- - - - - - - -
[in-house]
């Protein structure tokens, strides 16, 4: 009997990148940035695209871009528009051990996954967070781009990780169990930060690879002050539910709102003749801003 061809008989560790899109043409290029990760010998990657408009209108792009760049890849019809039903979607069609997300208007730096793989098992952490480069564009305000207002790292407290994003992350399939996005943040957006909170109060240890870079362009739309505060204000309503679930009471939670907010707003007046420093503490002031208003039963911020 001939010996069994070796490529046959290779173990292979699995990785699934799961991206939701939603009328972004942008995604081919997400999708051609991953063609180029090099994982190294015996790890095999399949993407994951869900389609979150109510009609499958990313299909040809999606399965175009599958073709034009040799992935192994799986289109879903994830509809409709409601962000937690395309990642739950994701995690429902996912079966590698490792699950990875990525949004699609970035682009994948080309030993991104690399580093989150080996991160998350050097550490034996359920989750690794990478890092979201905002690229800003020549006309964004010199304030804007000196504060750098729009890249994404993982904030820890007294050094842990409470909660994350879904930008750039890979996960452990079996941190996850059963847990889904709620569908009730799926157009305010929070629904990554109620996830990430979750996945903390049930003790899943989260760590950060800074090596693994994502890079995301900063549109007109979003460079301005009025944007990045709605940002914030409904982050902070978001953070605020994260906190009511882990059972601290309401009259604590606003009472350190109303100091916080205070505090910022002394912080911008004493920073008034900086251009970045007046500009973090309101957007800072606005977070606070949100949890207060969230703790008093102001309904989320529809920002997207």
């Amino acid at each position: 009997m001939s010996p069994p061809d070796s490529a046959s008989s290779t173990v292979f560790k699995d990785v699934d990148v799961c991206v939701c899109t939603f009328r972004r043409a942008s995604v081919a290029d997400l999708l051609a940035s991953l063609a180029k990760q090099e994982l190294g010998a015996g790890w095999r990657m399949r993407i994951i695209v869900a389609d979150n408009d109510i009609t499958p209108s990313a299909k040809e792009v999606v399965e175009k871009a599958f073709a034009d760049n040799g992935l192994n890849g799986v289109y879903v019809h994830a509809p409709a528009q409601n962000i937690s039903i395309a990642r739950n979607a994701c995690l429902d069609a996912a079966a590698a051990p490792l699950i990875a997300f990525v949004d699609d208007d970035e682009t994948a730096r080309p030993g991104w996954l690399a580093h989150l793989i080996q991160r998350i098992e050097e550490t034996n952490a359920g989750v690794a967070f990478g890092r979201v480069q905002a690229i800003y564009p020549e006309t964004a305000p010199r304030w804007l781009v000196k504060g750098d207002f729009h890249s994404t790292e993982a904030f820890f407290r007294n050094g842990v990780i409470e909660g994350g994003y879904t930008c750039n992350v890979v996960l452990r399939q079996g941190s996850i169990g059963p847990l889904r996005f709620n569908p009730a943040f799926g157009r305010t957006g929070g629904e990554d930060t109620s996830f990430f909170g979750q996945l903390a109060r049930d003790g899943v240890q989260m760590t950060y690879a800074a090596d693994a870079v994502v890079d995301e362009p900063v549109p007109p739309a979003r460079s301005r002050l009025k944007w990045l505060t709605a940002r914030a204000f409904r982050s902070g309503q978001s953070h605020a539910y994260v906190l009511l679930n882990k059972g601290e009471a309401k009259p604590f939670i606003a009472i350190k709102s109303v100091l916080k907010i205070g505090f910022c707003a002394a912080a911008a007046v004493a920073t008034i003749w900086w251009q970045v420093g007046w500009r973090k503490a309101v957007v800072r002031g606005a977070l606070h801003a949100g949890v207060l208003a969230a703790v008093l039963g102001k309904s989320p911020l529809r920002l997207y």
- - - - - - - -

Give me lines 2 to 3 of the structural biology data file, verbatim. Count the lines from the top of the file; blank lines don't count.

């Protein structure tokens, strides 16, 4: 009997990148940035695209871009528009051990996954967070781009990780169990930060690879002050539910709102003749801003 061809008989560790899109043409290029990760010998990657408009209108792009760049890849019809039903979607069609997300208007730096793989098992952490480069564009305000207002790292407290994003992350399939996005943040957006909170109060240890870079362009739309505060204000309503679930009471939670907010707003007046420093503490002031208003039963911020 001939010996069994070796490529046959290779173990292979699995990785699934799961991206939701939603009328972004942008995604081919997400999708051609991953063609180029090099994982190294015996790890095999399949993407994951869900389609979150109510009609499958990313299909040809999606399965175009599958073709034009040799992935192994799986289109879903994830509809409709409601962000937690395309990642739950994701995690429902996912079966590698490792699950990875990525949004699609970035682009994948080309030993991104690399580093989150080996991160998350050097550490034996359920989750690794990478890092979201905002690229800003020549006309964004010199304030804007000196504060750098729009890249994404993982904030820890007294050094842990409470909660994350879904930008750039890979996960452990079996941190996850059963847990889904709620569908009730799926157009305010929070629904990554109620996830990430979750996945903390049930003790899943989260760590950060800074090596693994994502890079995301900063549109007109979003460079301005009025944007990045709605940002914030409904982050902070978001953070605020994260906190009511882990059972601290309401009259604590606003009472350190109303100091916080205070505090910022002394912080911008004493920073008034900086251009970045007046500009973090309101957007800072606005977070606070949100949890207060969230703790008093102001309904989320529809920002997207």
């Amino acid at each position: 009997m001939s010996p069994p061809d070796s490529a046959s008989s290779t173990v292979f560790k699995d990785v699934d990148v799961c991206v939701c899109t939603f009328r972004r043409a942008s995604v081919a290029d997400l999708l051609a940035s991953l063609a180029k990760q090099e994982l190294g010998a015996g790890w095999r990657m399949r993407i994951i695209v869900a389609d979150n408009d109510i009609t499958p209108s990313a299909k040809e792009v999606v399965e175009k871009a599958f073709a034009d760049n040799g992935l192994n890849g799986v289109y879903v019809h994830a509809p409709a528009q409601n962000i937690s039903i395309a990642r739950n979607a994701c995690l429902d069609a996912a079966a590698a051990p490792l699950i990875a997300f990525v949004d699609d208007d970035e682009t994948a730096r080309p030993g991104w996954l690399a580093h989150l793989i080996q991160r998350i098992e050097e550490t034996n952490a359920g989750v690794a967070f990478g890092r979201v480069q905002a690229i800003y564009p020549e006309t964004a305000p010199r304030w804007l781009v000196k504060g750098d207002f729009h890249s994404t790292e993982a904030f820890f407290r007294n050094g842990v990780i409470e909660g994350g994003y879904t930008c750039n992350v890979v996960l452990r399939q079996g941190s996850i169990g059963p847990l889904r996005f709620n569908p009730a943040f799926g157009r305010t957006g929070g629904e990554d930060t109620s996830f990430f909170g979750q996945l903390a109060r049930d003790g899943v240890q989260m760590t950060y690879a800074a090596d693994a870079v994502v890079d995301e362009p900063v549109p007109p739309a979003r460079s301005r002050l009025k944007w990045l505060t709605a940002r914030a204000f409904r982050s902070g309503q978001s953070h605020a539910y994260v906190l009511l679930n882990k059972g601290e009471a309401k009259p604590f939670i606003a009472i350190k709102s109303v100091l916080k907010i205070g505090f910022c707003a002394a912080a911008a007046v004493a920073t008034i003749w900086w251009q970045v420093g007046w500009r973090k503490a309101v957007v800072r002031g606005a977070l606070h801003a949100g949890v207060l208003a969230a703790v008093l039963g102001k309904s989320p911020l529809r920002l997207y």